Coronaviruses are a large family of viruses with some causing less severe disease, such as the common cold, and others causing more severe disease, such as the Middle East respiratory syndrome (MERS) and Severe Acute Respiratory Syndrome (SARS) coronaviruses.
People showing symptoms of the deadly coronavirus could have their stool tested as an alternative screening tool to deep throat saliva, Chinese University of Hong Kong experts say, after their study confirmed Covid-19 can be transmitted through feces.
SARS-CoV-2 is primarily transmitted between people through respiratory (droplet and aerosol) and contact routes. Transmission risk is highest where people are close (within 2 meters). Airborne transmission can occur in health and care settings in which procedures or support treatments that generate aerosols are performed. Airborne transmission may also occur in poorly ventilated indoor spaces, particularly if individuals are in the same room together for an extended period
At the moment, human-to-human transmission is occurring extensively. Hence, precautions to prevent human-to-human transmission are appropriate for both suspected and confirmed cases (see infection prevention and control guidance).
In addition to respiratory secretions, SARS-CoV-2 has been detected in blood, feces, and urine.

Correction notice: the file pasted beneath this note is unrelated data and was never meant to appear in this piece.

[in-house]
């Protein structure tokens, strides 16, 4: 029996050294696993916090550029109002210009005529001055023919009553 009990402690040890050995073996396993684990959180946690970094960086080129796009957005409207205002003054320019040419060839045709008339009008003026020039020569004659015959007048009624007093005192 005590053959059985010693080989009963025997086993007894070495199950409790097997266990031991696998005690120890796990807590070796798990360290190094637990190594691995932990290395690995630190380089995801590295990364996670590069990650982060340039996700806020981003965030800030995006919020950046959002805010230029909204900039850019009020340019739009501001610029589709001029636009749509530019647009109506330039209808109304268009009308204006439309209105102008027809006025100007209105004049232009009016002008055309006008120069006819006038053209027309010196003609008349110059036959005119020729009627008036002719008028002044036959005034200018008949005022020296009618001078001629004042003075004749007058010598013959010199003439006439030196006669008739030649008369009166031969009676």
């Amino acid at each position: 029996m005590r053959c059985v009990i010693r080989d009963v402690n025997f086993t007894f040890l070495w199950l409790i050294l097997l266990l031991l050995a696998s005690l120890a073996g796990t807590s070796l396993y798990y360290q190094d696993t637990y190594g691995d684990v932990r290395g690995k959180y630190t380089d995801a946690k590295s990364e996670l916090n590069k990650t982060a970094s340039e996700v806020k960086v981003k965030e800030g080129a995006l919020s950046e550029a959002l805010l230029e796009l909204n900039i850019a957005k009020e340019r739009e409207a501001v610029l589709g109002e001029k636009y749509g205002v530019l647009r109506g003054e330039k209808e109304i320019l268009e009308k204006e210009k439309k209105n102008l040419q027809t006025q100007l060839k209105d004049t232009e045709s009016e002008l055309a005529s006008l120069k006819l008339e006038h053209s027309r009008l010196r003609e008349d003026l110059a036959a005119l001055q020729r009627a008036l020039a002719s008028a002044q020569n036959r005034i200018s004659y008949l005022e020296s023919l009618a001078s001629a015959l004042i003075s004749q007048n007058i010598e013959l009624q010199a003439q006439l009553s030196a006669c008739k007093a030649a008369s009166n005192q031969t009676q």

How does the coronavirus Covid-19 spread?
Officials confirmed early in the outbreak Covid-19 is transmitted face-to-face via infected droplets sneeze or coughed out by a patient.
Prevention therefore largely centers on maintaining “social distancing”, with one expert calling two meters (6.5ft) “reasonable”.
To obtain viable and infectious virus particles in feces, the virus must survive after experiencing a variety of chemically harsh environments. In the gastrointestinal tract, virus structure will be in contact with the stomach and bile acids. Furthermore, the virus needs to keep infectious after being released into the environment to infect a new host. The presence of coronaviruses in the gastrointestinal tract was previously confirmed. Their resistance against digestive enzymes as well as lower pH environments is most likely due to the strong interaction between mucins and S protein. Indeed, 76 and 25% of patients infected by SARS-CoV-1 and MERS-CoV, respectively, experienced gastrointestinal symptoms during their illness period, and infectious SARS-CoV-1 was isolated from the intestinal tissue.